The identification of a promising target/monoclonal antibodies (mAb)/biologic is just the start of a long journey to a successful product approval. While the focus of development is typically focused on pre-clinical and clinical aspects, an early focus on Chemistry, Manufacturing and Controls (CMC) is essential to ensure a successful product and the shortest path to approval.

This is especially important and pertinent for companies which are focusing on mAbs (and other biologics), as opposed to small molecules. MAbs cannot undergo complete characterization like in small molecules due to size, while the variable and hypervariable sections are important for antigen binding specificity. This, along with other issues which your development/CMC partner can help to identify, are critical to find early; issues found later on can be very costly in time and money.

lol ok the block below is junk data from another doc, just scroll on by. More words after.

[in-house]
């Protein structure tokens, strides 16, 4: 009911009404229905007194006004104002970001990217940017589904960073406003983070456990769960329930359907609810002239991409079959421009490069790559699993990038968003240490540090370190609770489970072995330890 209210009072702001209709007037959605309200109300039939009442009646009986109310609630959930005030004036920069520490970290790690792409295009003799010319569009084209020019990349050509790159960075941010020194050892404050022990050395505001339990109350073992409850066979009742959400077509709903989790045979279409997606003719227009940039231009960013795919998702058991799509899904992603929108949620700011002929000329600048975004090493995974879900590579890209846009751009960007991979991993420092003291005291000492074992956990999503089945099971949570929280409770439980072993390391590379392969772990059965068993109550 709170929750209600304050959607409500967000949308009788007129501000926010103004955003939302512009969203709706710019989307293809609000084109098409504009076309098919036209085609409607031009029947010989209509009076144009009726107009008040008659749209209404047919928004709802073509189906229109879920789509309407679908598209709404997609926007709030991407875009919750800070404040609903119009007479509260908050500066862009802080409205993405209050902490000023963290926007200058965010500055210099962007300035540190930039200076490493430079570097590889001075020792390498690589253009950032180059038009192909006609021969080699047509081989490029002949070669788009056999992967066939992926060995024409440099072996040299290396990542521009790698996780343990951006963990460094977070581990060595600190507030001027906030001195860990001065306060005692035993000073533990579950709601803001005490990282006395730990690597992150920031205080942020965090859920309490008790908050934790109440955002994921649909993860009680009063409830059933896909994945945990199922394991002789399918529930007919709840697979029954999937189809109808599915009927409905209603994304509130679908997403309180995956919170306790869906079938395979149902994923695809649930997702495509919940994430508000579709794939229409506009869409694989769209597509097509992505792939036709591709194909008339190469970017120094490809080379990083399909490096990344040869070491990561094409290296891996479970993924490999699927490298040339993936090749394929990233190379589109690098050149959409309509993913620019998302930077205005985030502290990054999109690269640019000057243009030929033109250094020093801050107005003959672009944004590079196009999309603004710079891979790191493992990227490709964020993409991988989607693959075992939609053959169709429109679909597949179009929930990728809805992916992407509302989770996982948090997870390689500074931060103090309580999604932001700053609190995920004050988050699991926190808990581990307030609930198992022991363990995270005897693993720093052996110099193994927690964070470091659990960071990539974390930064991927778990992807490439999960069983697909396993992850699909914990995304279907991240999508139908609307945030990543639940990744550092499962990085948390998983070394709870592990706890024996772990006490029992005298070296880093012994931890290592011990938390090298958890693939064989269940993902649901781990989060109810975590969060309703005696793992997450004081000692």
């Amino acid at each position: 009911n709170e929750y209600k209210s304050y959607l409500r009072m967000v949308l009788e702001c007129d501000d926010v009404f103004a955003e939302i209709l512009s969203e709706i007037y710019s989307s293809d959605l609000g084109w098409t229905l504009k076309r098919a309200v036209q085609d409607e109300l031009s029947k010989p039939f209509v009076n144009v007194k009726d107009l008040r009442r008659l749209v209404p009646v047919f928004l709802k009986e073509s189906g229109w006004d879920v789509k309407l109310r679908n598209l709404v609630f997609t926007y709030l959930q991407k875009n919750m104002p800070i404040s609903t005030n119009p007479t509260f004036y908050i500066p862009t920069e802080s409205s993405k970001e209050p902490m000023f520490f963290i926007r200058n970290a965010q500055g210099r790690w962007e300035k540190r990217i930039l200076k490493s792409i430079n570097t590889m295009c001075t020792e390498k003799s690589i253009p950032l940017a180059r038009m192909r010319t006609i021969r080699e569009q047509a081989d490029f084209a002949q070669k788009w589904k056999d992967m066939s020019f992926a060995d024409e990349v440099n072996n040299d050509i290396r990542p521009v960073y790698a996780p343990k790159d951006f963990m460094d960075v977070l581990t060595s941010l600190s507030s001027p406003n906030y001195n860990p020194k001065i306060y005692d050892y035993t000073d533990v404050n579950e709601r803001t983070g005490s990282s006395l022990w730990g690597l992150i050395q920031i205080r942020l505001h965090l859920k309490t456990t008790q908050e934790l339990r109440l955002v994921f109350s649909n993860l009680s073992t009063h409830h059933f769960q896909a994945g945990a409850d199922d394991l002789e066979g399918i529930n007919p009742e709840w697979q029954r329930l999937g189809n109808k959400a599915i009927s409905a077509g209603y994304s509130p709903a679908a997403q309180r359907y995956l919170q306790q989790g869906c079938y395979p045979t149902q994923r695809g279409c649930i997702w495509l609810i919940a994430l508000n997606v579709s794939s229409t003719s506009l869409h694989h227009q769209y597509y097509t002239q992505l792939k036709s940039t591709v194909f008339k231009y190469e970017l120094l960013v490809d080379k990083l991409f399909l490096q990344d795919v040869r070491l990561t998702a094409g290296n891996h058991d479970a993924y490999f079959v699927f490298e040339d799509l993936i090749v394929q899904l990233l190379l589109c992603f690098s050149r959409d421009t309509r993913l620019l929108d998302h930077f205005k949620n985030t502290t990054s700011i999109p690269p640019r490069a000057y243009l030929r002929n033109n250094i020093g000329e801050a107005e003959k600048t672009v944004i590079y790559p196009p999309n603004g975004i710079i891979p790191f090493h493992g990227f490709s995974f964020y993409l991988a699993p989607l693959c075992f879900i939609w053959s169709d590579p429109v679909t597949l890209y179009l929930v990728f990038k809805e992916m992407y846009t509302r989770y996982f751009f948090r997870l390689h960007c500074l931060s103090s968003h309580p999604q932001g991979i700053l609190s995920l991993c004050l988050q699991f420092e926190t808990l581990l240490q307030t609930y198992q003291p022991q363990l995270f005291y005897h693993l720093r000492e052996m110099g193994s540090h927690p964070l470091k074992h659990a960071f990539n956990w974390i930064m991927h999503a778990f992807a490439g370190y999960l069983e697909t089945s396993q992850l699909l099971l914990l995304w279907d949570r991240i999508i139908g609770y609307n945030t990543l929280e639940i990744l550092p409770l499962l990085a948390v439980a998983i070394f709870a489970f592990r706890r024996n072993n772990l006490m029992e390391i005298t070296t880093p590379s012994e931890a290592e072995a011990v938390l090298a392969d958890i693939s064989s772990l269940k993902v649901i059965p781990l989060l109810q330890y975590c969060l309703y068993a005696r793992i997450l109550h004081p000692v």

Some of the major CMC related steps to consider are listed below:

CMC considerations

  • Upstream process
  • Downstream process
  • Structural characterisation
  • Functional characterisation
  • Process/analytical
    • Formulation
    • Glycosylation
    • Impurity profile
    • Stability

Why is CMC a critical component in drug development?

As a product is developed, the manufacturing process and controls increase in complexity, so it is critical to assure all of the CMC components are captured and managed. Development of a new biologic requires overcoming a number of technical challenges, but lack of knowledge in the following areas can result in unnecessary delays in product development:

  • Agency expectations for CMC data at each stage
  • Knowledge of acceptable changes during development
  • Comparability requirements with product scale-up
  • Factors to address with manufacturing site changes
  • Identification of appropriate analytical methodologies
  • Defining the acceptable level of impurities/degradants